For example, you could say
int examplearray; //This declares an array
This would make an integer array with 100 slots, or
places to store values. The only difficult thing is that it starts off with the
first index-number, that is, the number that you put in the brackets to access a
certain element, is zero, not one!
Think about arrays like this:
 Each of the slots is a slot in the array, and you can put
information into each one of them. It is like a group of variables side by side
What can you do with this
simple knowledge? Lets say you want to store a string, since C++ has no built-in
datatype for strings, in DOS, you can make an array of characters.
Will allow you to declare a
char array of 100 elements, or slots. Then you could get it from the user, and
if the user types in a long string, it will all go in the array. The neat thing
is that it is very easy to work with strings in this way, and there is even a
header file called STRING.H. I will have a lesson in the future on the functions
in string.h, but for now, lets concentrate on arrays. The most useful
aspect of arrays is multidimensional arrays.
Think about multidimensional arrays:
This is a graphic of what a two-dimensional array looks
like when I visualize it.
declares an array that has two dimensions. Think of it
as a chessboard. You can easily use this to store information about some kind of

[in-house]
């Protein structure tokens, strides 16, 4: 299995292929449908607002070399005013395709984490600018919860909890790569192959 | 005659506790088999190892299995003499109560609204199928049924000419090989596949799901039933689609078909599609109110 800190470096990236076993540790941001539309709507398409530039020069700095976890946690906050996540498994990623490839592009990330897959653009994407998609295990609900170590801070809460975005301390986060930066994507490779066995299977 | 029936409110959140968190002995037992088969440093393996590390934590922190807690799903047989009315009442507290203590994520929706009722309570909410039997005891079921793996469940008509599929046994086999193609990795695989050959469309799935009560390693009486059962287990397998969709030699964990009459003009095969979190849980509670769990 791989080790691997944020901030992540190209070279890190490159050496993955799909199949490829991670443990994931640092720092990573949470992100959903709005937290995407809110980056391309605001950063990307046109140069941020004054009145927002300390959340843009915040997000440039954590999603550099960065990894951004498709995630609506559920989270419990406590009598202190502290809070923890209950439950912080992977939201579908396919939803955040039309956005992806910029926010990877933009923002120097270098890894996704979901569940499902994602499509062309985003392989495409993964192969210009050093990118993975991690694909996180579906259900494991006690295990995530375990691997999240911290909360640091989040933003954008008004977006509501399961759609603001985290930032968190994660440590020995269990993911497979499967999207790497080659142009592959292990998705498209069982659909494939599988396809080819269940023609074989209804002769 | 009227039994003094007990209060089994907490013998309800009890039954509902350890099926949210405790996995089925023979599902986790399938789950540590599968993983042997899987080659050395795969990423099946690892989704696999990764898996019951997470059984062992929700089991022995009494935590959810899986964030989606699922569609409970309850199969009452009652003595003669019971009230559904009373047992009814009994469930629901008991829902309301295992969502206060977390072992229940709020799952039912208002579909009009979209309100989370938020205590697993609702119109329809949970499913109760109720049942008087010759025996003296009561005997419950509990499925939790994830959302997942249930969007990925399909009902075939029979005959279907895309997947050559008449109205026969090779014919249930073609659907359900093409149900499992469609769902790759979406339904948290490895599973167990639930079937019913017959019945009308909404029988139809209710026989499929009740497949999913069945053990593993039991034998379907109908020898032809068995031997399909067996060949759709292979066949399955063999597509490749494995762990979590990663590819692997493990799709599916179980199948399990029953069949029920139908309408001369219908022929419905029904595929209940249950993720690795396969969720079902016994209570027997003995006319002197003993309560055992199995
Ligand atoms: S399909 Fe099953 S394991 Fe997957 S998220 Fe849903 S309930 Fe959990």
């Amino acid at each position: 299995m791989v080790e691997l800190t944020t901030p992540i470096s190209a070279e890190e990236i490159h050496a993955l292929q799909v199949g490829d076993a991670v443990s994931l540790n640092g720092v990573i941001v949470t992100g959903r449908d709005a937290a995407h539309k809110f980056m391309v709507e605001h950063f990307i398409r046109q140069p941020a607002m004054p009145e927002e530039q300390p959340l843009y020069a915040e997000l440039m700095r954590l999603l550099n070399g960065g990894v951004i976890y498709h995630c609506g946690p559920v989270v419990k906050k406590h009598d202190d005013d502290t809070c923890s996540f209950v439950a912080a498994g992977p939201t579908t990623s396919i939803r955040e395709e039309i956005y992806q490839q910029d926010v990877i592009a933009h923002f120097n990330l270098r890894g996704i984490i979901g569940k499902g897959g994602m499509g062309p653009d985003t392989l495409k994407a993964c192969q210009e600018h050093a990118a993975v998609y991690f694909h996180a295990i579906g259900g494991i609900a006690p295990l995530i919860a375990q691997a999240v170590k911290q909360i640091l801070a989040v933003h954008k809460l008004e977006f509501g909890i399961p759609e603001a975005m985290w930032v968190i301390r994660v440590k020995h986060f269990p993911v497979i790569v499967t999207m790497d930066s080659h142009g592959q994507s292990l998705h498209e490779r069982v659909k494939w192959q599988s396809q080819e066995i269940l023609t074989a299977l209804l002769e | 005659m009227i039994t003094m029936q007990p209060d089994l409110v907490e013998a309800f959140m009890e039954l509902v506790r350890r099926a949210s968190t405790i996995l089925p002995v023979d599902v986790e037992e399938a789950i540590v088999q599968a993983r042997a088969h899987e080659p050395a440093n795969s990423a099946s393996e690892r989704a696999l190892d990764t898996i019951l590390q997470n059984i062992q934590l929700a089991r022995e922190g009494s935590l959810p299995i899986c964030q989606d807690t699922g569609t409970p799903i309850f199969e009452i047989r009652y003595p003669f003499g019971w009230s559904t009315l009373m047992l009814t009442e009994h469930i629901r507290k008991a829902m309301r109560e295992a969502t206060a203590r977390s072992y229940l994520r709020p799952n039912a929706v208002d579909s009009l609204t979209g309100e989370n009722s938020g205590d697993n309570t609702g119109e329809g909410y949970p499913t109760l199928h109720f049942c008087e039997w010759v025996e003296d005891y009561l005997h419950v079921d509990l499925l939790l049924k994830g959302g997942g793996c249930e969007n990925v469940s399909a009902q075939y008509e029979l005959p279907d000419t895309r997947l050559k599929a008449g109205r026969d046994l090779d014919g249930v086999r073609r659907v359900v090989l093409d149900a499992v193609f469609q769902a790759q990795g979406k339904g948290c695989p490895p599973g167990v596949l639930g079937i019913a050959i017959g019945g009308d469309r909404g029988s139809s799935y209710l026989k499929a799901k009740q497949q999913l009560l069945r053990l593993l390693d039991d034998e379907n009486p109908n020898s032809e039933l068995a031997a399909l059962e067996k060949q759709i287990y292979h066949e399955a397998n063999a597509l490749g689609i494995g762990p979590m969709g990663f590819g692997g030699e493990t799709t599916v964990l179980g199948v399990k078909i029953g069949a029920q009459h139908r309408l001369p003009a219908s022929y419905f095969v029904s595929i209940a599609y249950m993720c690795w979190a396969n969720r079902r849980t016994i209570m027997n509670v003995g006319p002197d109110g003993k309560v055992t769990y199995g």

game, or write something like tic-tac-toe. To access it, all you need are two
variables, one that goes in the first slot, one that goes in the slot. You can
even make a three dimensional array, though you probably won't need to. In fact,
you could make a four-hundred dimensional array. It is just is very confusing to
Now, arrays are basically
treated like any other variable. You can modify one value in it by putting:
You will find lots of useful things to do with arrays,
from store information about certain things under one name, to making games like
tic-tac-toe. One little tip I have is that you use for loops to access arrays.
It is easy:
int x, y, anarray;//declares an array like a chessboard
for(x=0; x<8; x++)
for(y=0; y<8; y++)
anarray[x][y]=0;//sets all members to zero once loops is
for(y=0; y<8; y++)
Here you see that the loops work well because they
increment the variable for you, and you only need to increment by one. It is
simple, and you access the entire array, would you want to use while loops?